In the representation, he argued that the social network selectively targets accounts that don’t support the leftist ideology. Plus, the document accused Twitter of downranking right-leaning tweets and ‘shadow banning’ (hiding one’s tweets from appearing on others’ timelines) conservative accounts.

Earlier this month, members of the Youth for Social Media Democracy, a right-wing group, held a protest in front of Twitter India’s office, voicing its anger over the company having “acquired an anti-right wing attitude.”

Last week, Anurag Thakur, the Chairman of the Parliamentary Committee on Information Technology, tweeted that Twitter has been summoned on February 11 to “hear the views of representatives of the Ministry of Technology and Twitter on the subject of ‘Safeguarding citizens’ rights’ on social media.”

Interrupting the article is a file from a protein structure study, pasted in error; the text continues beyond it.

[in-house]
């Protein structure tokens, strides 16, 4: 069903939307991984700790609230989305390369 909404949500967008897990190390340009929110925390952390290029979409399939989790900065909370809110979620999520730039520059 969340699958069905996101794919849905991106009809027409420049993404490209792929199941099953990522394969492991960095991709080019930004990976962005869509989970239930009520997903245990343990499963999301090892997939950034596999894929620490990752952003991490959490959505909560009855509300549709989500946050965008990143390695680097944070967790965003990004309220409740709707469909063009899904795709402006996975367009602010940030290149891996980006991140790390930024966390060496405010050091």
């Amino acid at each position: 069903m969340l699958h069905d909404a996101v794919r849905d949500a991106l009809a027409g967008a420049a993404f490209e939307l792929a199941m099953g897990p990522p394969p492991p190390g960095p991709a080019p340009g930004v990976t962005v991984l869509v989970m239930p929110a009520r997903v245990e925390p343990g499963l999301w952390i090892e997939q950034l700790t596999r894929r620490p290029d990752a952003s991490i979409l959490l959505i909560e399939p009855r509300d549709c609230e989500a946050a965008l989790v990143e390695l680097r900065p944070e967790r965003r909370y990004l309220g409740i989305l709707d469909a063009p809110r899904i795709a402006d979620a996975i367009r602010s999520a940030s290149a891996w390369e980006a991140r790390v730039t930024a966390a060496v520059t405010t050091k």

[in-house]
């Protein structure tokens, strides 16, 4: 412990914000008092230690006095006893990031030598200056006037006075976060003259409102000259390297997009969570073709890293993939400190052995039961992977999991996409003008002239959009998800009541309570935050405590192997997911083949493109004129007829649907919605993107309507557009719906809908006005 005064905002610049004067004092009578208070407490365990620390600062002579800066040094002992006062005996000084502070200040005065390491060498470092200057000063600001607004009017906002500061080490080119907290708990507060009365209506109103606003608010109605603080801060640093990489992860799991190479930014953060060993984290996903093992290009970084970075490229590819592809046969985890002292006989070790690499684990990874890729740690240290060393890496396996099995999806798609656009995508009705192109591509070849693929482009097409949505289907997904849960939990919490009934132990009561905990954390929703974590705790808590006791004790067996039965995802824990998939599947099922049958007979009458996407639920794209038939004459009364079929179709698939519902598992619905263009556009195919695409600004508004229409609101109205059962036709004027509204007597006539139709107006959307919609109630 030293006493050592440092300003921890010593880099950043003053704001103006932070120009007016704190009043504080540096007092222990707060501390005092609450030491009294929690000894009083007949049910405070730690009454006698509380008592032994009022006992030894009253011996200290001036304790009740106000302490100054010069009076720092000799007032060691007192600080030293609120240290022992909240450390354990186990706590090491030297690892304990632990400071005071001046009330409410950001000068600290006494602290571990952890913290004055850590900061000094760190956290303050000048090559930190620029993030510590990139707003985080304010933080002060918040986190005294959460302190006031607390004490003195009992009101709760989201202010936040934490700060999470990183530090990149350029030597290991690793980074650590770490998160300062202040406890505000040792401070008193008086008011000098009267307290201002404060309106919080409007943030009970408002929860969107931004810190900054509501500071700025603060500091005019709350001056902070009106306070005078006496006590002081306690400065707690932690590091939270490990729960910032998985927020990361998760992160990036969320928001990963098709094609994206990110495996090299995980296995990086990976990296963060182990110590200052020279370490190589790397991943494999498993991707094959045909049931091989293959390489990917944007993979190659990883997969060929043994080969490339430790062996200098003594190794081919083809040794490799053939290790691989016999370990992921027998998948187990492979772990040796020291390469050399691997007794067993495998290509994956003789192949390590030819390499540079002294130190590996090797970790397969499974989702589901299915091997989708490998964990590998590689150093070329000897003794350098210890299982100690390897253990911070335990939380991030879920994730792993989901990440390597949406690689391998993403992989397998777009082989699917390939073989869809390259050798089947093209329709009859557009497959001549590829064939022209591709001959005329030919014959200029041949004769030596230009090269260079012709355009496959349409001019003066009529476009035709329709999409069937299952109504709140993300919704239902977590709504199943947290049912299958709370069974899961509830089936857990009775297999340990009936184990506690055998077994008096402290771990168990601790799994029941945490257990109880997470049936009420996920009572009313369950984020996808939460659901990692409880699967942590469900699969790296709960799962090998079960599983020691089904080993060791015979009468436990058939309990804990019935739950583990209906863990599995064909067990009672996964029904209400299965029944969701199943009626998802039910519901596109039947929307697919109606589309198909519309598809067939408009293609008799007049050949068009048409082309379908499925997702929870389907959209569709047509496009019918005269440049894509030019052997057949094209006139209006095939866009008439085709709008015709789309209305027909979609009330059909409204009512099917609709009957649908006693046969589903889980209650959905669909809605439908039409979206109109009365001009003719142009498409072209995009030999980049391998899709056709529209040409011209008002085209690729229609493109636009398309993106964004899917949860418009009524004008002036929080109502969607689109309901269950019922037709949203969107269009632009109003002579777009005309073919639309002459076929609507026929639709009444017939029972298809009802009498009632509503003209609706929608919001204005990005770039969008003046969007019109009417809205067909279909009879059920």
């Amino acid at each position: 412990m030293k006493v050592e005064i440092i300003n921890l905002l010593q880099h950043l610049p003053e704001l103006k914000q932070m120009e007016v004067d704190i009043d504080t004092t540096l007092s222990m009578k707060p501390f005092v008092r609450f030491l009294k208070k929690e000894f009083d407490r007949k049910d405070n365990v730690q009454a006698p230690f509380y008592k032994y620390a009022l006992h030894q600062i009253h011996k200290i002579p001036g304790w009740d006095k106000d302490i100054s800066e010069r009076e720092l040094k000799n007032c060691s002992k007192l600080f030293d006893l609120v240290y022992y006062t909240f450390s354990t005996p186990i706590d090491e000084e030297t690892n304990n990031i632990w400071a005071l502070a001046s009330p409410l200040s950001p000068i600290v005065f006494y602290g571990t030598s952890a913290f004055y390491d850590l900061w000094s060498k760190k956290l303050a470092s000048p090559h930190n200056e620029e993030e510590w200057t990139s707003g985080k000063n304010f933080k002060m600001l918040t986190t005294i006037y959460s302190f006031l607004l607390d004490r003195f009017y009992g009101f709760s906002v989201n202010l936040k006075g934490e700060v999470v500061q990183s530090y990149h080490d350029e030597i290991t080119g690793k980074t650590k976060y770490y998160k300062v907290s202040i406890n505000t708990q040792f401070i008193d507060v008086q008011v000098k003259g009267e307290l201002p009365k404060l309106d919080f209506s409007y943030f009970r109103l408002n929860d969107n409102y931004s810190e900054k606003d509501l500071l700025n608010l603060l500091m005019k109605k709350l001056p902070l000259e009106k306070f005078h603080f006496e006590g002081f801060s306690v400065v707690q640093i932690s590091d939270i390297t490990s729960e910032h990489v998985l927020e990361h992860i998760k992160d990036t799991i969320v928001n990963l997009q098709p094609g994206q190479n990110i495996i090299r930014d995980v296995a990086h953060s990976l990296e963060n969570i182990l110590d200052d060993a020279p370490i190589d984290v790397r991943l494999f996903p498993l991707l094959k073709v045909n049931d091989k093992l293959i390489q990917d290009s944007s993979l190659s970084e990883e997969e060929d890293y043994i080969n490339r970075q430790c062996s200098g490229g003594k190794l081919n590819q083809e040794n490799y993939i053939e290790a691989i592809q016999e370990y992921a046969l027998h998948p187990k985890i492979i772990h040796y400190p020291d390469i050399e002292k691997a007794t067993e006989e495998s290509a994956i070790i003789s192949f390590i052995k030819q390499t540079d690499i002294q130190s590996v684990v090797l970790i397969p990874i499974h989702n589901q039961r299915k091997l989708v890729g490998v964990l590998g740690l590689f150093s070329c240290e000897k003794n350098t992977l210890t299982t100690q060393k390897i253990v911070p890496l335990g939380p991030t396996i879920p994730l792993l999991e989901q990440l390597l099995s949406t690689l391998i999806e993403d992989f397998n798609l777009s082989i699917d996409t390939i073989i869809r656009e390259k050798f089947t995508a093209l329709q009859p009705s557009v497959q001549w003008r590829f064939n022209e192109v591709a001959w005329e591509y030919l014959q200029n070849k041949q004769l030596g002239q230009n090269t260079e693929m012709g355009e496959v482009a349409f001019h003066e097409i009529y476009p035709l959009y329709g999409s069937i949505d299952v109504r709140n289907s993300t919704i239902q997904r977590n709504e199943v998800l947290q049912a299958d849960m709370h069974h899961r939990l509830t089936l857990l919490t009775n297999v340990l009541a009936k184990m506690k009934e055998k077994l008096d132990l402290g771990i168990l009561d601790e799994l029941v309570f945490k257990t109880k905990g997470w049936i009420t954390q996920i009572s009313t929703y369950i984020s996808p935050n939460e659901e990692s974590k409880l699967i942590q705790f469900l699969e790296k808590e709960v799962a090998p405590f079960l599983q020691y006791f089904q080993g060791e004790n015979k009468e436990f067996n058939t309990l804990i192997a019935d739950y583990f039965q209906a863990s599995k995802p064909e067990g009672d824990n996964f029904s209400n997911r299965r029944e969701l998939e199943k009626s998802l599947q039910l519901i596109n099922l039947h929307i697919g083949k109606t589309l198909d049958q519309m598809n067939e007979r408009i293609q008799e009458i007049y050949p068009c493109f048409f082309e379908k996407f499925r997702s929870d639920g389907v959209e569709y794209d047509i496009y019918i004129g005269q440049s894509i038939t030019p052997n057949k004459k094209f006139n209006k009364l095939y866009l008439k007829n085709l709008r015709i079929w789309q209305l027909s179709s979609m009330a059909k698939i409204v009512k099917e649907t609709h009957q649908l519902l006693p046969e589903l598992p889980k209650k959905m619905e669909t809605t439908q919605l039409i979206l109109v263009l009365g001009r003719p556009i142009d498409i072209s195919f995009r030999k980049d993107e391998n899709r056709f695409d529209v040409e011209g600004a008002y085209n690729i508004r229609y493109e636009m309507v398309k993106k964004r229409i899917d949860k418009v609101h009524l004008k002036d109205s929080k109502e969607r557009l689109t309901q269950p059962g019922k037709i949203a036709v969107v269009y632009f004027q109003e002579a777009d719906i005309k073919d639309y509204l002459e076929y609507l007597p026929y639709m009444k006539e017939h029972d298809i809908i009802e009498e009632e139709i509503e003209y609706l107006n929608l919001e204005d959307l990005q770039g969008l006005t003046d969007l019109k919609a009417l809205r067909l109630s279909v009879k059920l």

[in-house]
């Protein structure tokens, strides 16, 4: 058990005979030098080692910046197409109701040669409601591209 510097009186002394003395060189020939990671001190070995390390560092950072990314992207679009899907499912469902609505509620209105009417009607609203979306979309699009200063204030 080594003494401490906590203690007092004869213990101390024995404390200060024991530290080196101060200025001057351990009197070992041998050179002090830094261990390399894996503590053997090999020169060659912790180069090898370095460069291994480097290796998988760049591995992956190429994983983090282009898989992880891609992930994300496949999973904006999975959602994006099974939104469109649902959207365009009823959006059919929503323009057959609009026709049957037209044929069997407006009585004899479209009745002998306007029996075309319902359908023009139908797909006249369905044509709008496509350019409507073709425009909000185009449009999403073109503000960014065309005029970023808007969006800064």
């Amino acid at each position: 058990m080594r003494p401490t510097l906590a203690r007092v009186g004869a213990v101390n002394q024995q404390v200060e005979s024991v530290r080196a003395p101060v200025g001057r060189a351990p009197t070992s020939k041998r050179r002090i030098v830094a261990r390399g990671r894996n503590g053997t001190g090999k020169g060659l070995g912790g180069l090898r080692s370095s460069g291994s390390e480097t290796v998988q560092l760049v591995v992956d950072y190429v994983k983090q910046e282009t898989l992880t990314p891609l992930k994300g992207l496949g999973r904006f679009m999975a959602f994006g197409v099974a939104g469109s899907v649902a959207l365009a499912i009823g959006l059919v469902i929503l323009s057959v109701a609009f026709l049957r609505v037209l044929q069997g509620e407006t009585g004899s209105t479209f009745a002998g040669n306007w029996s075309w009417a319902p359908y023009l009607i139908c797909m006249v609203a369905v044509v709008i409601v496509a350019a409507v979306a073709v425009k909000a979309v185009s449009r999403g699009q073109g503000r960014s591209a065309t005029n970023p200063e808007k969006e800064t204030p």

In response, Twitter India said in a statement that it’s willing to participate in the discussion, but given such short notice, the company’s officials won’t be able to travel from the US to attend the hearing.

In a separate blog post, the company said that it’s impartial towards all sides and supports free-flowing conversation:

India is the world’s largest democracy and one of our largest and fastest-growing audience markets globally. We are committed to surfacing all sides of the conversation as we enter the election season in this extraordinarily diverse cultural, political and social climate. We have never been more passionate about our mission to serve our Indian customers and to protect and enhance the national conversation.

However, Thakur was not pleased by the company’s response and tweeted that the committee will take action on the day of the hearing.